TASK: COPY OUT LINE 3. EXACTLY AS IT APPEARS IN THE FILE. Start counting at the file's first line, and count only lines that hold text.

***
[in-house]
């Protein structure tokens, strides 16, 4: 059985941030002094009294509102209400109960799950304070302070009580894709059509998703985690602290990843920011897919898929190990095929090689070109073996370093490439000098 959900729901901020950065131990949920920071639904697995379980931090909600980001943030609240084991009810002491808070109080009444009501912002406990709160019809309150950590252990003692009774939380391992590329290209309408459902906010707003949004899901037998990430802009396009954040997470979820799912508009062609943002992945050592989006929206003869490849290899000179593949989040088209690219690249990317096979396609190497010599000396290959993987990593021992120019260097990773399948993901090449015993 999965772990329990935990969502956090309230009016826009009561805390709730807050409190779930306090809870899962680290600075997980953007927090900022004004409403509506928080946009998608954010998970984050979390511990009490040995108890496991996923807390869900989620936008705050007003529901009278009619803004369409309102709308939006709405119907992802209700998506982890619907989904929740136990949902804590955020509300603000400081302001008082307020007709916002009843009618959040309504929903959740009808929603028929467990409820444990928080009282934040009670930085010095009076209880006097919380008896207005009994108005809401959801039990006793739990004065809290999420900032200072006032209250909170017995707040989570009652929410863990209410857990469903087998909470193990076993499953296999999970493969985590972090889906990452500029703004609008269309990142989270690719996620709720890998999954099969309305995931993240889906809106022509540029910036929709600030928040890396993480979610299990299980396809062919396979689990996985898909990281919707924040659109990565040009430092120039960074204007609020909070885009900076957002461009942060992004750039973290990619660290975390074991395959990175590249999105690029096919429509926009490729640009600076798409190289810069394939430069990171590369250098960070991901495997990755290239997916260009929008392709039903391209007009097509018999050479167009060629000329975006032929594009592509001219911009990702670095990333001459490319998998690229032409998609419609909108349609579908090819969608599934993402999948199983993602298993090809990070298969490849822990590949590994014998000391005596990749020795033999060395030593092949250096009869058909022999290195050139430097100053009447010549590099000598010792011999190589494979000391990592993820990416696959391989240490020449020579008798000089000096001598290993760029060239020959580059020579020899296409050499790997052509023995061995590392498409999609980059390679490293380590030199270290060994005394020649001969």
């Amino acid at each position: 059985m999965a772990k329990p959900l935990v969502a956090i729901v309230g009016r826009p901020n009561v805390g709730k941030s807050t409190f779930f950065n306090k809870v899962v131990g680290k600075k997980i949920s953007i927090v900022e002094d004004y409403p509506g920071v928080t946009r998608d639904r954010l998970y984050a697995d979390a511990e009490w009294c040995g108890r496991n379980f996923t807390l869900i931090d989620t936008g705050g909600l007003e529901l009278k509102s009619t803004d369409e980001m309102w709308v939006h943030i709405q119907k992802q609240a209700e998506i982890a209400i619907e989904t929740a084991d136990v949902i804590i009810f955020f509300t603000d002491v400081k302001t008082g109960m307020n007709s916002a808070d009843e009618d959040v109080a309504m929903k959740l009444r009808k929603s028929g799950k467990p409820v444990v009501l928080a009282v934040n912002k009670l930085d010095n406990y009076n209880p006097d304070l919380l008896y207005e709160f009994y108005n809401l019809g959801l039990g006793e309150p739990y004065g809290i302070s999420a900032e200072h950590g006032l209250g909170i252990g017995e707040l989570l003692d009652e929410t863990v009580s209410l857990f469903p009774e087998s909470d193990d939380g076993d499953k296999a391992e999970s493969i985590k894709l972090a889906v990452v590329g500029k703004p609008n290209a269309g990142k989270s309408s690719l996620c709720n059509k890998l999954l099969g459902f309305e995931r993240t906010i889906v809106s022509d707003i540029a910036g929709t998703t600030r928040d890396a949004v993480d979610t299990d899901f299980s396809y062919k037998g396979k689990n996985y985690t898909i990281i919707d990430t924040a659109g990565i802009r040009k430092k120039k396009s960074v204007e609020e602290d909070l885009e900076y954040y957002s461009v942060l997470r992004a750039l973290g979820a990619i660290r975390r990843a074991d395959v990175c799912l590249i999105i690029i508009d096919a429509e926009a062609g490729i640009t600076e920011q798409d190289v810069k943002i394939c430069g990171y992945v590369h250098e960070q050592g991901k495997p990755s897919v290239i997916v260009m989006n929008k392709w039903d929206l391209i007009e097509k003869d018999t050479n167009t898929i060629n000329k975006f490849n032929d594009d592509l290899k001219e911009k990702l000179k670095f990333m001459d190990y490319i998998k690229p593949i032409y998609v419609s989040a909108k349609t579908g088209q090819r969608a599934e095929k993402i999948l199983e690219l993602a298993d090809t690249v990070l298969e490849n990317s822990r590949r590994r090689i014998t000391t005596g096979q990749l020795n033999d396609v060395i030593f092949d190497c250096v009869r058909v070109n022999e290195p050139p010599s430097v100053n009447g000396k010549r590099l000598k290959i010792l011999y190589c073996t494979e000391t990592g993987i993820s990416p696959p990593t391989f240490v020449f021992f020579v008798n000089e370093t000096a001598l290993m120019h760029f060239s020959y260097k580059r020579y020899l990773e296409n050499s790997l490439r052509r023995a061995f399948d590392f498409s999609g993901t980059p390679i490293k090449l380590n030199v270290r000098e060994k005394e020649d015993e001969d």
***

């Amino acid at each position: 059985m999965a772990k329990p959900l935990v969502a956090i729901v309230g009016r826009p901020n009561v805390g709730k941030s807050t409190f779930f950065n306090k809870v899962v131990g680290k600075k997980i949920s953007i927090v900022e002094d004004y409403p509506g920071v928080t946009r998608d639904r954010l998970y984050a697995d979390a511990e009490w009294c040995g108890r496991n379980f996923t807390l869900i931090d989620t936008g705050g909600l007003e529901l009278k509102s009619t803004d369409e980001m309102w709308v939006h943030i709405q119907k992802q609240a209700e998506i982890a209400i619907e989904t929740a084991d136990v949902i804590i009810f955020f509300t603000d002491v400081k302001t008082g109960m307020n007709s916002a808070d009843e009618d959040v109080a309504m929903k959740l009444r009808k929603s028929g799950k467990p409820v444990v009501l928080a009282v934040n912002k009670l930085d010095n406990y009076n209880p006097d304070l919380l008896y207005e709160f009994y108005n809401l019809g959801l039990g006793e309150p739990y004065g809290i302070s999420a900032e200072h950590g006032l209250g909170i252990g017995e707040l989570l003692d009652e929410t863990v009580s209410l857990f469903p009774e087998s909470d193990d939380g076993d499953k296999a391992e999970s493969i985590k894709l972090a889906v990452v590329g500029k703004p609008n290209a269309g990142k989270s309408s690719l996620c709720n059509k890998l999954l099969g459902f309305e995931r993240t906010i889906v809106s022509d707003i540029a910036g929709t998703t600030r928040d890396a949004v993480d979610t299990d899901f299980s396809y062919k037998g396979k689990n996985y985690t898909i990281i919707d990430t924040a659109g990565i802009r040009k430092k120039k396009s960074v204007e609020e602290d909070l885009e900076y954040y957002s461009v942060l997470r992004a750039l973290g979820a990619i660290r975390r990843a074991d395959v990175c799912l590249i999105i690029i508009d096919a429509e926009a062609g490729i640009t600076e920011q798409d190289v810069k943002i394939c430069g990171y992945v590369h250098e960070q050592g991901k495997p990755s897919v290239i997916v260009m989006n929008k392709w039903d929206l391209i007009e097509k003869d018999t050479n167009t898929i060629n000329k975006f490849n032929d594009d592509l290899k001219e911009k990702l000179k670095f990333m001459d190990y490319i998998k690229p593949i032409y998609v419609s989040a909108k349609t579908g088209q090819r969608a599934e095929k993402i999948l199983e690219l993602a298993d090809t690249v990070l298969e490849n990317s822990r590949r590994r090689i014998t000391t005596g096979q990749l020795n033999d396609v060395i030593f092949d190497c250096v009869r058909v070109n022999e290195p050139p010599s430097v100053n009447g000396k010549r590099l000598k290959i010792l011999y190589c073996t494979e000391t990592g993987i993820s990416p696959p990593t391989f240490v020449f021992f020579v008798n000089e370093t000096a001598l290993m120019h760029f060239s020959y260097k580059r020579y020899l990773e296409n050499s790997l490439r052509r023995a061995f399948d590392f498409s999609g993901t980059p390679i490293k090449l380590n030199v270290r000098e060994k005394e020649d015993e001969d």